2. FRIEND: If you trigger a slab or an avalanche, and even if you don´t get buried, just some broken bones because of the 100,000 tons of snow smashing you down the mountain, it´s always good to have a helping hand. Never freeride alone.
3. TRANSCEIVER: Your best friend, if he/she is not a dog, is useless if you lie buried under a thick blanket of snow in an area as big as a football pitch. Without a transceiver your chances of seeing each other again sink almost to zero. So always have your transceiver (Pieps/Arva) with you, turned on with batteries fully charged.
4. ABS: Fortunately, wearing an ABS Backpack is on the increase. It helps you to stay on the surface if you get caught in an avalanche. Sure, you have to remember to pull the ripcord to inflate the Airbags.
Avalanche safety and rescue gear. Note the plastic shovel should ideally be metal. Photo Credit: Nolispanmo/ABS Airbags
OnTheSnow talked to Frédéric Jarry, an accident expert at the Association nationale pour l'étude de la neige et des avalanches ANENA at Grenoble. He said every year in France alone there are 30-plus deaths from avalanches. Airbags are important but the RECCO system of reflectors attached to the skiers clothing and equipment also makes finding them easier. Frédéric added that the option of quick release bindings to avoid skis and particularly snowboards anchoring the victim and pulling against the airbag in the snow was in its infancy.
OnTheSnow also asked Frédéric about the use of airbags together with Avalungs that allow you to breathe when buried. He said, "The Avalung has the same problem as the airbag in that it requires the freerider to pull the rip cord to inflate the bags or set in motion the breathing gear when the avalanche hits. It requires considerable presence of mind in the few seconds available to trigger two systems at once. By staying on the surface the odds of survival are greatly increased so the airbag should have priority."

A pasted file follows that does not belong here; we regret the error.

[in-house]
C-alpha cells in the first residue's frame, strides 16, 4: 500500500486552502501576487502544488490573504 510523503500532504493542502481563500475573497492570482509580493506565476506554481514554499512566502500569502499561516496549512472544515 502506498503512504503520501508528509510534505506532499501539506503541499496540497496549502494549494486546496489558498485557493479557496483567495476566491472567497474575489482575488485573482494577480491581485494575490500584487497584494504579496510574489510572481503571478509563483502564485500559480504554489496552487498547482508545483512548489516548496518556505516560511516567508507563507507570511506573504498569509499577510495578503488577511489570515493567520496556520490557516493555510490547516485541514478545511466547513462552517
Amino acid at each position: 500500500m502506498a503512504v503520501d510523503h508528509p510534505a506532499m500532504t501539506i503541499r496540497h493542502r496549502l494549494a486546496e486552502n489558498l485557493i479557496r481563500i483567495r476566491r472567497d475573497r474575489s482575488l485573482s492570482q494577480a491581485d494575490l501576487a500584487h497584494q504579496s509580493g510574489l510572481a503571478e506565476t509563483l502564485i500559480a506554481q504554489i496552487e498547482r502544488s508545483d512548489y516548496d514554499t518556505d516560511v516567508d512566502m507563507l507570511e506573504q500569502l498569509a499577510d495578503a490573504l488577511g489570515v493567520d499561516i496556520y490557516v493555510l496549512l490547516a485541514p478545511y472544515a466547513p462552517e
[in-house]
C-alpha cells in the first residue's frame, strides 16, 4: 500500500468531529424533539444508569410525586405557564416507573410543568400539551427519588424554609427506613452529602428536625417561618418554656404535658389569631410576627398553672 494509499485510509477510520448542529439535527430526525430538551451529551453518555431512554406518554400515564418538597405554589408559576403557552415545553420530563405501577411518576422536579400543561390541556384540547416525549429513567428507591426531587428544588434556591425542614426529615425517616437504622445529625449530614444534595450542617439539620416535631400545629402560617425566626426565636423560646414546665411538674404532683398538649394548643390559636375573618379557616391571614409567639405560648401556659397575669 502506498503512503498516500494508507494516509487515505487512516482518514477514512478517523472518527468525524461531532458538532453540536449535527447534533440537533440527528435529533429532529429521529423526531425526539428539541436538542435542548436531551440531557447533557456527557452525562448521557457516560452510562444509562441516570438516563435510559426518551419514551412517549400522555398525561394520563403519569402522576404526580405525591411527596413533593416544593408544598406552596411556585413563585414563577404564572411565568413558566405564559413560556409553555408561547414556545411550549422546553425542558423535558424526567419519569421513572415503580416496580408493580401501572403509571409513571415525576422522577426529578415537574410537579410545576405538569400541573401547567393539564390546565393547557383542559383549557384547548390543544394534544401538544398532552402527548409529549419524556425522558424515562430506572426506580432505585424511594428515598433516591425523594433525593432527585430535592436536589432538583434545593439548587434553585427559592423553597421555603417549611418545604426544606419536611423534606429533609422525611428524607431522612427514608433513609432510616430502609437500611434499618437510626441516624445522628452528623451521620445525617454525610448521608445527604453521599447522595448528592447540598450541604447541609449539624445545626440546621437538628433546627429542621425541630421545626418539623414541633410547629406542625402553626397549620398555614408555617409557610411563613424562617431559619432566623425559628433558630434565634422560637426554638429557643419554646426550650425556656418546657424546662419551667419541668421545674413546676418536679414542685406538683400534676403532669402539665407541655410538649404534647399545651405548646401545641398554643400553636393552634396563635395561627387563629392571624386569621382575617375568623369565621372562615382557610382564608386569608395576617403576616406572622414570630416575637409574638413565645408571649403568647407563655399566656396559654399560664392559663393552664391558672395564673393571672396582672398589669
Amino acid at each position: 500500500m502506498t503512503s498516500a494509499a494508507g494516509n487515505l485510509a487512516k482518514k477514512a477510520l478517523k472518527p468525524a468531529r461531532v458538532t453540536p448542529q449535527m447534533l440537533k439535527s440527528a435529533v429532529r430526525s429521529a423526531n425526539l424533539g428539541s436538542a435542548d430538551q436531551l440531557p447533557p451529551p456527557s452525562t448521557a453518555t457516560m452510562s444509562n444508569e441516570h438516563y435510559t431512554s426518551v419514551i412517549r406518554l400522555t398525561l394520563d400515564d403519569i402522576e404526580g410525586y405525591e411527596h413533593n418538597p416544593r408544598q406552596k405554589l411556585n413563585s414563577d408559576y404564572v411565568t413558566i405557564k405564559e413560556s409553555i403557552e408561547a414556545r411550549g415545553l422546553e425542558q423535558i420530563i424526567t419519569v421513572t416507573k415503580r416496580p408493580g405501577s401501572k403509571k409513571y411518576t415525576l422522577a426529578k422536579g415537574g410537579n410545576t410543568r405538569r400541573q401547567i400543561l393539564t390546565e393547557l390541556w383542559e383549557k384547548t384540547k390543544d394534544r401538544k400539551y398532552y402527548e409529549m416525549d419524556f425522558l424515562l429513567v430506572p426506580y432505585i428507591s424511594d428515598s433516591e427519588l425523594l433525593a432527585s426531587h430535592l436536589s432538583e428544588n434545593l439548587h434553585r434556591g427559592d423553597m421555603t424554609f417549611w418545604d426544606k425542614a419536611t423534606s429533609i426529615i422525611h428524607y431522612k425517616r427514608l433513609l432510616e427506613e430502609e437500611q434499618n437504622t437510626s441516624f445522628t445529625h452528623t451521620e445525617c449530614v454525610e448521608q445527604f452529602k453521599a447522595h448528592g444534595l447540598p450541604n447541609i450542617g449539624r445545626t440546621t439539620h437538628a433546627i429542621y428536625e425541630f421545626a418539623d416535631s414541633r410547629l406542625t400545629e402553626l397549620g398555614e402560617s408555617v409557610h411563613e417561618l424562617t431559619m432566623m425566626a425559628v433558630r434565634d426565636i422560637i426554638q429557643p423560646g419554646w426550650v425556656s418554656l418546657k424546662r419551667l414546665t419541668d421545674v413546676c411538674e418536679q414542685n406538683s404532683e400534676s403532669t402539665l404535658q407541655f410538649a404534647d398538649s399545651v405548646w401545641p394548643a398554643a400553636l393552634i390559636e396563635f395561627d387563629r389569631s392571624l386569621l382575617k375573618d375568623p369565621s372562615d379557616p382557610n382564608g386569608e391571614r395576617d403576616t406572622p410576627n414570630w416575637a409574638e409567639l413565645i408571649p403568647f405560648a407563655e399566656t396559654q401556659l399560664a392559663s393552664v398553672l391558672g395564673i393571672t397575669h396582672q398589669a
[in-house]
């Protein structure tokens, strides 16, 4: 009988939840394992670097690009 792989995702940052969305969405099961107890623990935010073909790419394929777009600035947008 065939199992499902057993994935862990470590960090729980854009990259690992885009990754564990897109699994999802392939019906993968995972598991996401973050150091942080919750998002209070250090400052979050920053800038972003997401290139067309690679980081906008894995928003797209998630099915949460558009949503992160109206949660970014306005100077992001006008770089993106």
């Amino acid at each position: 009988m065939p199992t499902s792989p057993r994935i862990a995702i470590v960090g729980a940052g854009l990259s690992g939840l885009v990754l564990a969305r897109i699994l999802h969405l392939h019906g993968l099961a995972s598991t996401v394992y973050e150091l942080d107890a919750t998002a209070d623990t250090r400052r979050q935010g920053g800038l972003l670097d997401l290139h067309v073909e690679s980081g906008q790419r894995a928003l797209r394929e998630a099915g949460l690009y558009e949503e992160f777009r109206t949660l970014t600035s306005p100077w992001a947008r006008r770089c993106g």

The chances of survival for a skier buried in an avalanche are approximately:
91 percent between 0 and 18 minutes; 34 percent between 18 and 35 minutes; 20 percent between 35 and 120 minutes; and 7 percent after 140 minutes.
Frédéric Jarry thinks that it is unrealistic to count on outside organised help that normally cannot get there within the critical 18 minutes. He said, "The search needs to be done by the companions of the victims. In 18 minutes even the people on the spot barely have time to find the victims and dig them out." He insists on the necessity of proper avalanche training first to recognise dangerous conditions and second to rescue the victims without fatal delay.
If you want to know how it feels to be trapped below the surface in an avalanche grit your teeth and watch this video.
The skier had a camera fixed to his helmet that went on running when he was buried. Then ask yourself whether an airbag is still too expensive at around £800. Concern about the cost is the main reason this lifesaving device is not used by more freeriders.
There are currently three airbags on the market, German ABS, Swiss Snowpulse now owned by Mammut and the U.S. BCA Float bag. More models are expected on the market for next season in particular concentrating on incorporating the airbag in a backpack.